Thursday, January 26, 2006

UPTE statement

Before anyone initiates any legal action with respect to the UCRP/LANL pension plan proposal, they really should check out

http://www.upte.org/LosAlamos/docs/UCRP-Sum-Pln-last-page.pdf

for some useful information on UCRP employee and retiree rights. UPTE is currently preparing to formalize discussions with Law Firms interested in filing a "Class Action Lawsuit" if it becomes necessary. More to follow so stay tuned. UPTE's Constitution allows retirees to join UPTE (In Reference to Pension & Benefits Negotiations).

Manuel Trujillo
UPTE LANL President


Comments:
The fine print that says UC can terminate the plan whenever they wish applies to all UCRP active members and annuitants. I wonder if UC faculty and faculty retirees are aware of this proviso and whether informing them would be worthwhile.

BTW, this fine print has been there since at least 1993.
 
Probably not, but maybe Manuel Trujillo UPTE LANL President can enlighten them rather fast. I'll bet they'll say, we don't care, we're on the primary UCRP. It's all of you that are in a world of hurt.
 
Yes, any employer may terminate a pension plan. That means to stop contributions for active and new members. BUT, that does not relieve the employer of obligations to retirees and to active participants.
 
I don't much care for unions. I believe that they are largely responsible for the bloated, inefficient, expensive operations that the US automobile industry (and the Zia Company, Pan Am Services, and JCI) all became.

However, there are times when collective bargaining is essential to protect employee's rights, and I believe this is one of those times. I will be joining UTPE to help protect our retirement benefits.

--Doug
 
Check the 2000 booklet we all got about UCRP. It says on the last page, "The University of California intends to continue the benefits described here indefinitely; however, the benefits of all employees, annuitants, and plan beneficiaries are subject to change or termination at the time of contract renewal or at any other time by the University or other governing authorities."

Maybe this statement is illegal but it does say "termination of benefits."
 
Any employer that gets a labor union usually deserves it. UPTE is the first union I have supported and joined in a 34 year career. Its positions and statements have been rational, not extremist, and usually more insightful than Lab management's (Kuckuck the too late exception).
We are very fortunate to have Manny. The new contractor would do well to invite him to the table.
 
I welcome any and all to join the union, UPTE, regardless of any degree of specificity in their reasons to do so. A union like UPTE--membership in which is not at all compulsory for employment--is a voluntary act for admittedly selfish goals, in concert with others against the predations by The Powers That Be above them. At the point when the union has become a mafia-like outfit run by a Jimmy Hoffa, it is time to quit that union. UPTE is far from that, my friends; it is more like the early coal-miners union of 100 years ago, and Congress, DOE/NNSA, UC, and LANL upper management of the last decade are more like the fat-cat coal-mine owners. (The analogy is a tenuous one, I admit, but what I've heard from some LANL employees about UPTE and its "evil" union bosses stretches the opposite analogy beyond the breaking point.)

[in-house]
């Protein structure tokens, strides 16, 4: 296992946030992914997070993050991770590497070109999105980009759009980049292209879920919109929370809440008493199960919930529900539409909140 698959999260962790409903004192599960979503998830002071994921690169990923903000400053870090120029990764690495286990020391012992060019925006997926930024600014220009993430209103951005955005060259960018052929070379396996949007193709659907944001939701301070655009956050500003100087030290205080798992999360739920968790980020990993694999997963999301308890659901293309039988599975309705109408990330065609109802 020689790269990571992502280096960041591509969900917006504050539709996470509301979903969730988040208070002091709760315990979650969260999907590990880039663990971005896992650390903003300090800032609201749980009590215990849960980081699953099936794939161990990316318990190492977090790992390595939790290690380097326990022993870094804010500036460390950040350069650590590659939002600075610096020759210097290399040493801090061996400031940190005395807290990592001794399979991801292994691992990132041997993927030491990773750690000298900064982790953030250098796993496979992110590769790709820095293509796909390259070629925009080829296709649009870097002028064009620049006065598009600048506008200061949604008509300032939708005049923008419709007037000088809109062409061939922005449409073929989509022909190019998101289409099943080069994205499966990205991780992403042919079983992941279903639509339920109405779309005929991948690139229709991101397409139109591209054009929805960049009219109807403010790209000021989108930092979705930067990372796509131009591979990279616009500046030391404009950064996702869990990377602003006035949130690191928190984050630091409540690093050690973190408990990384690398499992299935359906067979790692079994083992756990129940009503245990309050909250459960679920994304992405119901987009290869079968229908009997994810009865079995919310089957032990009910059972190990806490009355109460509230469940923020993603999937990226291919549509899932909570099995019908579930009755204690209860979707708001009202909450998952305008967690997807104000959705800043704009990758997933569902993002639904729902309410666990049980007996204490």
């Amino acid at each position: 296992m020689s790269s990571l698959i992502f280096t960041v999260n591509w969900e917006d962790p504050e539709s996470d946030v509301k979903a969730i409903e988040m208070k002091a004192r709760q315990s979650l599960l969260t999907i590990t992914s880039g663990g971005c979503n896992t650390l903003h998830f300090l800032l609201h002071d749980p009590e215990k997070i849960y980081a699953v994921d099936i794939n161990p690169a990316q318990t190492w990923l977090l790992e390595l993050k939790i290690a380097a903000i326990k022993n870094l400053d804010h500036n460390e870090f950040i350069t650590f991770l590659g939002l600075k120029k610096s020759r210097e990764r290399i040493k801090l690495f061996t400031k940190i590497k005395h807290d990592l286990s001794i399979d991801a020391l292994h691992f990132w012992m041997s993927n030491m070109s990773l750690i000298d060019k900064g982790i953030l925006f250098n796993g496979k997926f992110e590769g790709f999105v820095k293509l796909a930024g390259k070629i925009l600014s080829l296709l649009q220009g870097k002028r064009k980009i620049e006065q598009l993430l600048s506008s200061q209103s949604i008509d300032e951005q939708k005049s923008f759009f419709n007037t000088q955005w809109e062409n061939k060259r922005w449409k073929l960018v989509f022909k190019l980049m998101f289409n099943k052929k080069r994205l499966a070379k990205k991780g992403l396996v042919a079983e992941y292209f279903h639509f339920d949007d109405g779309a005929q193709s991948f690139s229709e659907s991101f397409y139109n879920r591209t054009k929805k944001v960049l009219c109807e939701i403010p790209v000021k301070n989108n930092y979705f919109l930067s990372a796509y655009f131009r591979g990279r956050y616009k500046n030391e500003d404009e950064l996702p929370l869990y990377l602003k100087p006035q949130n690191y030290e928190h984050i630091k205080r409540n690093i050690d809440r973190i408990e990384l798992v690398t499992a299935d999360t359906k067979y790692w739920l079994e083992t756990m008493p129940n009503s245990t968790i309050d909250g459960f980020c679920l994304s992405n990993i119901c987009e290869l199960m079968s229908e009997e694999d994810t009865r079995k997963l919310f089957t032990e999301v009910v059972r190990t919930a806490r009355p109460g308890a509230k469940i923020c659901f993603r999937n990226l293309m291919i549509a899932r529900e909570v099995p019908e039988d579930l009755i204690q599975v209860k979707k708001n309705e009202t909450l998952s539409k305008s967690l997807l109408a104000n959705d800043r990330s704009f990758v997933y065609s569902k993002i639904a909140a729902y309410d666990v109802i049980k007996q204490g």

I retired almost a year ago and became inactive in the union, which I had seen as the last collective bulwark against the terrible things that were done to the staff at LANL for the past seven or eight years. I had imagined that jack-booted FBI agents prowling the halls of X Division would have brought a flood of union recruitments, for example, not to mention Nanos' misbegotten shutdown. Nothing like that happened whatsoever, but now people's attention has been grabbed by absentee-landlord UC's ill-advised (and selfish) action against the retirees. Moreover, I remind you all that UPTE's thoughtful analysis of the RFP caused the Selection Evaluation Board to adopt 95% of UPTE's recommendations, all to the benefit of the staff--in other words, the ill-conceived privatization of LANL would have been FAR WORSE than it has been, thanks to UPTE.

I will be renewing my active participation in UPTE, and I hope other retirees and staff at LANL (and LLNL) will be doing so, too. The time for collective action is well past overdue, my friends.

-Brad
 
Until I retired right after Xmas I was the UPTE representative to CLE. I feel particularly betrayed because at Tyler Ps last public presentation, I was the one on stage asking him the questions, including those on the different options. And actually thanking him for his answers.

As a former president of UPTE I tried to hard to get TSMs to join the union. I pointed out that there was a union here in the 40s (in fact Oppie gave his farewell to that group. I even wrote a piece "Einstein would have joined UPTE. But I became convinced that it would take bread and butter issues to really move the staff to join. Well here those issues are. Manny please post here info for re-activating. Especially for those of us far away from northern NM. My check to the Retirees group is also in the mail.

Far away, but not in spirit,
Sue Chasen
 
What DOE, NNSA, UC, and LANS fear most is an organized voice for the scientists. They shudder to think of the power that a union of scientists here at LANL could wield nationally. Sad that we might have squandered some valuable time by denying the good that UPTE is capable of doing.
 
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